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Obama inches US closer to accepting land mine ban

The US should not use land mines anywhere –€“ including on the Korean Peninsula

September 27, 2014 6:00AM ET

In his Tuesday address to the Clinton Global Initiative (CGI) in New York City, President Barack Obama announced that the United States will not use anti-personnel land mines anywhere “outside the unique circumstances of the Korean Peninsula,” echoing his administration’s policy announcement released earlier that day. Also, apart from those needed to defend South Korea, the U.S. will destroy its land mine stockpiles.

The announcement brought the U.S. closer to fully embracing the Mine Ban Treaty, which was successfully negotiated 17 years ago this month in Oslo, Norway, and signed by 122 nations three months later in Ottawa, Ontario. The treaty prohibits the use, production, trade, and stockpiling of land mines and obligates mine-contaminated countries to clear affected areas. All states that are party to the treaty must also contribute to clearance and to victim assistance.

Despite calling for the “eventual elimination” of anti-personnel land mines back in 1994, the United States did not sign the 1997 treaty, because of their supposed importance to safeguarding South Korea’s northern border. Since then, the U.S. has remained the biggest contributor to land mine clearance and victim assistance around the world — donating more than $2.3 billion dollars for efforts in 90 countries — even as three successive presidential administrations (those of Bill Clinton, George W. Bush and now Obama) have grappled with the contradiction of its financial commitment to help clear land mines and its refusal to join the treaty. With this latest announcement, the U.S. has taken yet another step toward closing that gap.

Five years into the Obama administration’s land mine policy review and after those performed by each of the two previous administrations, the White House’s movement toward a complete ban, coupled with earlier steps taken in June, is welcome news. Also welcome during Obama’s speech was his recognition of civil society — the land mine campaign — as the instigator of the process that led to the Mine Ban Treaty.

Land mines are illegal, indiscriminate weapons that can kill long after the end of armed conflicts, which means that those affected by this lethal detritus of war are civilians.

While the U.S. is now extremely close to banning land mines, it is disappointing that South Korea continues to be the stated reason for not joining the Mine Ban Treaty. In South Korea and everywhere else in the world, land mines are illegal, indiscriminate weapons that can kill and maim long after the end of armed conflicts, which means that those affected by this lethal detritus of war are civilians.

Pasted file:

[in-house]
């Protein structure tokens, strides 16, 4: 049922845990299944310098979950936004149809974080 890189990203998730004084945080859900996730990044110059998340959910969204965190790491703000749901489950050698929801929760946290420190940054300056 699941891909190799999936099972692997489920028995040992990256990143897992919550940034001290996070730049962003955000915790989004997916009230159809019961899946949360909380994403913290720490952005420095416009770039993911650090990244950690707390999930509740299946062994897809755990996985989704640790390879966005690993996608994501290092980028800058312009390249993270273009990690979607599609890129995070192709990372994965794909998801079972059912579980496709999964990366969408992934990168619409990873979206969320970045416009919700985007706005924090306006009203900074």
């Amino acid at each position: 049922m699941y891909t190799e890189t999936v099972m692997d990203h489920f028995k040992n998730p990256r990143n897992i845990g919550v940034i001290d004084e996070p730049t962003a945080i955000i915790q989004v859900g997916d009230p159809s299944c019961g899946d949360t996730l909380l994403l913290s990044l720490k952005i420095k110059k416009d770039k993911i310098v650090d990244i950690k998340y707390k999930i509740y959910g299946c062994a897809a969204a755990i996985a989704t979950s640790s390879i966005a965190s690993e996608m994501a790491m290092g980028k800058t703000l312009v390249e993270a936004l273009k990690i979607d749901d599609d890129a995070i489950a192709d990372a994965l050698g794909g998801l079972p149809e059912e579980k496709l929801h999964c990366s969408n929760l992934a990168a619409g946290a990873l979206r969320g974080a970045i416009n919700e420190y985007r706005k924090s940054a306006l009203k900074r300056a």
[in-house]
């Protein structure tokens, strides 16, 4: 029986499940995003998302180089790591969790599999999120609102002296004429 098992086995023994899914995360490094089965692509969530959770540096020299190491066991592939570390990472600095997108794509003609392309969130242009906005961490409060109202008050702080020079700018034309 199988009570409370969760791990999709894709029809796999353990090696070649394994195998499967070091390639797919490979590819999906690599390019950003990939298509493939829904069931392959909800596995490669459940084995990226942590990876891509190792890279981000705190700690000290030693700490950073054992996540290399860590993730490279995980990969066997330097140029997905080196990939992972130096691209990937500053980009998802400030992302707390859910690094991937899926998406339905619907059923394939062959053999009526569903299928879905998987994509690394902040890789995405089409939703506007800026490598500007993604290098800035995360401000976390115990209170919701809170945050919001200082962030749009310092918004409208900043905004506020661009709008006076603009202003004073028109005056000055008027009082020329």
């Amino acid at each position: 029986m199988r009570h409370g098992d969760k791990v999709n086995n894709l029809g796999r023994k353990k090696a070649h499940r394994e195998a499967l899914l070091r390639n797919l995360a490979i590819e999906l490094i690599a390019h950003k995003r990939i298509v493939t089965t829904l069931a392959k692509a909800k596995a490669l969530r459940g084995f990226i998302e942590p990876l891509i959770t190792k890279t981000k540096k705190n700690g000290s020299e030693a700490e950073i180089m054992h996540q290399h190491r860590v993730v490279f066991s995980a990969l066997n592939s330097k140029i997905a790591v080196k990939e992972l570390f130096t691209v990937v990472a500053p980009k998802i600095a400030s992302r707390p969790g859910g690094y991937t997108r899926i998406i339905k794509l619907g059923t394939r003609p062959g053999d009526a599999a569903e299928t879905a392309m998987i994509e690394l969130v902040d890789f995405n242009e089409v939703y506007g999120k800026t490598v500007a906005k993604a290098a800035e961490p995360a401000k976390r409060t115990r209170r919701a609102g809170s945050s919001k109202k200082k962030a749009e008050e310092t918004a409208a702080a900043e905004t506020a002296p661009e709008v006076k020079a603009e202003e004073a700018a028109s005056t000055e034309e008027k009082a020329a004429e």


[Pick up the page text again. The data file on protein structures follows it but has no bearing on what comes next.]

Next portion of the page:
Land mine activists like me have always rejected the defending–South Korea argument. Fifteen former high-ranking U.S. military officials signed an open letter calling on Clinton to ban land mines even before the Mine Ban Treaty was negotiated. Some of those officials had been involved in the defense of South Korea and noted that the lowly anti-personnel land mine was the least needed weapon for the defense of the border. After all — and in a supreme bit of irony — there is no more highly guarded and defended border on the planet than the demilitarized zone (DMZ) between North and South Korea. Land mines, the officials stated, were long ago made irrelevant and redundant with the multiple overlapping defenses south of the DMZ.

Also relevant is that the land mines in the DMZ belong not to the United States but to South Korea, which continues to argue that they are necessary to defend itself. This fact gets at what may be the crux of the issue: the U.S.–South Korea command structure. Under current arrangements, during active hostilities, South Korean forces would come under U.S. command. If the U.S. joined the treaty, in the event of war, it would either have to order South Korea not to use land mines or be in violation of the treaty. Independent of the land mine situation, the two countries agreed several years ago to change the arrangement and leave South Korea’s troops under South Korean command, but the change has been postponed several times.

Perhaps the easiest resolution of the Korean conundrum is for both countries to become part of the treaty and join the other 162 countries — 80 percent of the world — that have already done so. 

Jody Williams was the founding coordinator of the International Campaign to Ban Land mines (ICBL). She and the ICBL shared the 1997 Nobel Peace Prize. Currently she chairs the Nobel Women’s Initiative.

The views expressed in this article are the author's own and do not necessarily reflect Al Jazeera America's editorial policy.

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